The unrest worsened after the country’s new legislature last weekend overwhelmingly passed the bill barring certain figures from serving in government. It could unseat officials who currently hold important jobs.
That is all you will learn from the Washington Post news report. Some law was passed, with an overwhelming majority we are told, that threatens some bureaucrats with being fired. Someone is protesting about that.

Except, of course, that is NOT what happened.

For over a week some unidentified heavily armed gangs had set siege onto the Foreign Ministry in Libya. They also occupied the Justice Ministry:

The armed protesters have said their main goal was to push the General National Congress to pass a proposed law that would ban Gadhafi-era officials from holding government posts.
Last month, armed protesters besieged the General National Congress for several hours in an attempt to force its members to pass the political isolation law. Gunmen later opened fire on the vehicle of the parliament speaker, who escaped unharmed.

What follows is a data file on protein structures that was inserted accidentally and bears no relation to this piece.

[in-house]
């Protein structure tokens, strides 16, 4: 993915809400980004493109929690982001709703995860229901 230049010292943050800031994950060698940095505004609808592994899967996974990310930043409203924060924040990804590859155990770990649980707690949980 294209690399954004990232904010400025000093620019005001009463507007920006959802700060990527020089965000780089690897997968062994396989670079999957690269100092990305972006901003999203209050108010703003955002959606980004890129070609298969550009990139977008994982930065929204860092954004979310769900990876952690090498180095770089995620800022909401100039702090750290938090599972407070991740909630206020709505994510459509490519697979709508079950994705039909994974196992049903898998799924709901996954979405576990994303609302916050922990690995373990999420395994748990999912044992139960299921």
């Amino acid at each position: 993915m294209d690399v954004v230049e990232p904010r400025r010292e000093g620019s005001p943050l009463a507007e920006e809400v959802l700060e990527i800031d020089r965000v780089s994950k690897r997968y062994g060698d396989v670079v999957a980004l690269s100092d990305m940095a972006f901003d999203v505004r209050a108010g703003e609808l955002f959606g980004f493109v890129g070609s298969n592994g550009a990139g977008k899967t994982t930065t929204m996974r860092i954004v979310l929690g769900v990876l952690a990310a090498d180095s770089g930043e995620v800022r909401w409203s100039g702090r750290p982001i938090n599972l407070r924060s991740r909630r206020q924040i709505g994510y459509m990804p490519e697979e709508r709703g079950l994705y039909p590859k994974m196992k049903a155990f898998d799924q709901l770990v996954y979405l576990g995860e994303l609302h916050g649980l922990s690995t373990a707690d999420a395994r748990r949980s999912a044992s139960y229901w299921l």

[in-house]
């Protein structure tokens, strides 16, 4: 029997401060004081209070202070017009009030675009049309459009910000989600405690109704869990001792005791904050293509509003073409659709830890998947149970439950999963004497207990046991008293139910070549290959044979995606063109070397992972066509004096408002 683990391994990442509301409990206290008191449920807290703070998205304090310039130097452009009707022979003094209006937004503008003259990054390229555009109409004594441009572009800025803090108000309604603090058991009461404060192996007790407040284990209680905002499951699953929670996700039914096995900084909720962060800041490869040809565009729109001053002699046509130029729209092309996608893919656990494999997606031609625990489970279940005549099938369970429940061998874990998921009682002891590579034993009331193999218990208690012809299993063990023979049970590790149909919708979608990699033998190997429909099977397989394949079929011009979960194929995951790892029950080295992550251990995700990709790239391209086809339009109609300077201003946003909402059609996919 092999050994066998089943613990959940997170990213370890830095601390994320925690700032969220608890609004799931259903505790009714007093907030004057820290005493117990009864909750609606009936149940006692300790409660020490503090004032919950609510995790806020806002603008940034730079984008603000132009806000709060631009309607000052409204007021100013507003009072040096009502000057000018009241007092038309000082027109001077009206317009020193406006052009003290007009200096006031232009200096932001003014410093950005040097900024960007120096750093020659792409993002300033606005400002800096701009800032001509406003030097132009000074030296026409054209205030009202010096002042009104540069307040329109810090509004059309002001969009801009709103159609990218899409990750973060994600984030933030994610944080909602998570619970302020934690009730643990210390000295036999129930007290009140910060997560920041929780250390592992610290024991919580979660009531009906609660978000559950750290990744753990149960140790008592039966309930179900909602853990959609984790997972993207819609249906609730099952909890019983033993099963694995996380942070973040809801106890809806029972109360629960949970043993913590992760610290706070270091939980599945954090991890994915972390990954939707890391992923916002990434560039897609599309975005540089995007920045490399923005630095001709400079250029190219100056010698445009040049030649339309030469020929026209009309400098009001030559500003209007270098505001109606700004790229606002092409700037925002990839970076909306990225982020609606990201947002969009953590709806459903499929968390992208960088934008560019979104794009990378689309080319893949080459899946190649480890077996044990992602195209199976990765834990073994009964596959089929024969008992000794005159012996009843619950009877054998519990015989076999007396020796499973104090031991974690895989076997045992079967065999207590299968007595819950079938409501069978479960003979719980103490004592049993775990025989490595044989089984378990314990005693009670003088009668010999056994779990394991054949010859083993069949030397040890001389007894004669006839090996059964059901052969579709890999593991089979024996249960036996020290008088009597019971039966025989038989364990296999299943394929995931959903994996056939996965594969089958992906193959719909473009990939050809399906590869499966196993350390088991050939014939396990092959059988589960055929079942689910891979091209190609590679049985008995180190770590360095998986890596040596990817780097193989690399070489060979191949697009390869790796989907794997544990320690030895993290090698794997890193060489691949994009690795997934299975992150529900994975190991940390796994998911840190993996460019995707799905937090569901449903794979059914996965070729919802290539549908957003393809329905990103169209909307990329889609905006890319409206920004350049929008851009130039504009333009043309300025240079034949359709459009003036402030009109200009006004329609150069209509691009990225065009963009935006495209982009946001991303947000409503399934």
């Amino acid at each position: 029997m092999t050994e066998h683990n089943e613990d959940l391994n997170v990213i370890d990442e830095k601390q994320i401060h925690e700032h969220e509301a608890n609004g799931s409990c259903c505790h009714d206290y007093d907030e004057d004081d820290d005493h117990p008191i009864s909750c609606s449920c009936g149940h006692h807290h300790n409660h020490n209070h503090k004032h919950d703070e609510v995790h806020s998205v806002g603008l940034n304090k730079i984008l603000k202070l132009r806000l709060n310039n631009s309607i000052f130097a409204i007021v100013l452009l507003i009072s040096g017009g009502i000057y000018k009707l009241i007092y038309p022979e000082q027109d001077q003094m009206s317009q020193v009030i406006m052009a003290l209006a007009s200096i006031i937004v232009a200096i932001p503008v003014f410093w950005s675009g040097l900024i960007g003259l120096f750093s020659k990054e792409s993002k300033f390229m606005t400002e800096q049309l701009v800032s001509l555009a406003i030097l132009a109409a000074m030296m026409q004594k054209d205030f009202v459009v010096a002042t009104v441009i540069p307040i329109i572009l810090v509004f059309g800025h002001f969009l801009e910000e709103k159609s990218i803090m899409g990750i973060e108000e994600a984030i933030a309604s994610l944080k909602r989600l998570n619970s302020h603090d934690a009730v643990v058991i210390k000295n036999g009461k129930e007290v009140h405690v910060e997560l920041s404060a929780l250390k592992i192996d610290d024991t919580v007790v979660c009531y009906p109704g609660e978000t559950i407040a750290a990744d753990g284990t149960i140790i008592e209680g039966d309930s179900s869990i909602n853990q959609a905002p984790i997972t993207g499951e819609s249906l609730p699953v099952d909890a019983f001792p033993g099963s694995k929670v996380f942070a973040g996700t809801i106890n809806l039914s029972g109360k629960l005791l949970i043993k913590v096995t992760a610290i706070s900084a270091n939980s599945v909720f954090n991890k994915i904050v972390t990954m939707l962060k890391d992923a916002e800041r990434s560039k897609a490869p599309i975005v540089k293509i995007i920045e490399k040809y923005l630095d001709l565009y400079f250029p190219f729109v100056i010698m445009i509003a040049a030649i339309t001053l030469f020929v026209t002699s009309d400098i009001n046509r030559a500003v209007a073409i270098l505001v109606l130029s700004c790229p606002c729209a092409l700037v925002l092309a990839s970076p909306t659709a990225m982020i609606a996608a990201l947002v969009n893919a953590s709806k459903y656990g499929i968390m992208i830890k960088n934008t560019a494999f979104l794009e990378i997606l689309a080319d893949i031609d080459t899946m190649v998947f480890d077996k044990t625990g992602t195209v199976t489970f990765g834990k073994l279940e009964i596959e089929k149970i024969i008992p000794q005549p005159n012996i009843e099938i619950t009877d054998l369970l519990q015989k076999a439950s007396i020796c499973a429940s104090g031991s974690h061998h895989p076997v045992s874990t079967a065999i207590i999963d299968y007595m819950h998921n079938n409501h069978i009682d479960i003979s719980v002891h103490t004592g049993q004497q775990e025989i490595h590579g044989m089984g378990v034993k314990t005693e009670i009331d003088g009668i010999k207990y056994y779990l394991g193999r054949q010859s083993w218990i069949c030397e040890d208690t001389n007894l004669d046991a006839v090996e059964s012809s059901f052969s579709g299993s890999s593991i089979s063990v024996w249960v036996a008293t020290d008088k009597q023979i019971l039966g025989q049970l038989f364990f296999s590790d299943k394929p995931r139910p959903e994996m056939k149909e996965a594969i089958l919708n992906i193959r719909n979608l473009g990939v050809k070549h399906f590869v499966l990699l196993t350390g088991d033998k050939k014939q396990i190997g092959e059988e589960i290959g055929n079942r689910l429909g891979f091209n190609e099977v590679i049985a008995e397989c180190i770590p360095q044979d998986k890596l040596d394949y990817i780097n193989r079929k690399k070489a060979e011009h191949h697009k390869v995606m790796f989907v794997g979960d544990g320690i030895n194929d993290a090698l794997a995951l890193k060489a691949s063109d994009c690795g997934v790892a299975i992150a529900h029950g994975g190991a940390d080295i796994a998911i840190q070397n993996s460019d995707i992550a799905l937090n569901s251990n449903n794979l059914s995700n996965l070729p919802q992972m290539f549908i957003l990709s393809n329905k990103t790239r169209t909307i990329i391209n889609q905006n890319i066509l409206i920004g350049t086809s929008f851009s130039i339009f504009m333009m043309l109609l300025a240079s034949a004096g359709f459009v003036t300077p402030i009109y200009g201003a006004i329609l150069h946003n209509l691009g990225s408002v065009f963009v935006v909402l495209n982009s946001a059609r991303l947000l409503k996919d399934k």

There was more:
It has emerged that militiamen tried to intimidate Prime Minister Ali Zeidan when he met and negotiated with them. He said today that they had brandished a grenade and a gun at him. He did not say when this happened.

”The rebels unlocked the grenade in front of me but no one was hurt because the grenade did not explode and it was taken quickly outside the Prime Ministry headquarters,” he stated today at a press conference.

There was shooting at the parliament, armed gangs seized ministries and put guns to the prime minister's head. This to push for the law that the Washington Post writes was "passed overwhelmingly". Wouldn't it be more correct to say that the law was passed by very frightened parliamentarians only under very heavy duress?

There is still more that the Washington Post will not let you know:

Militiamen who have been besieging the Foreign Ministry this evening fled when hundreds of pro-democracy supporters arrived at the building to demonstrate their support for the government.

Around 200 demonstrators had marched from Algeria Square along the Corniche to the Ministry but were quickly joined by others along the way, overwhelming the couple of dozen or so militiamen who were still mounting their siege outside the Ministry buildings.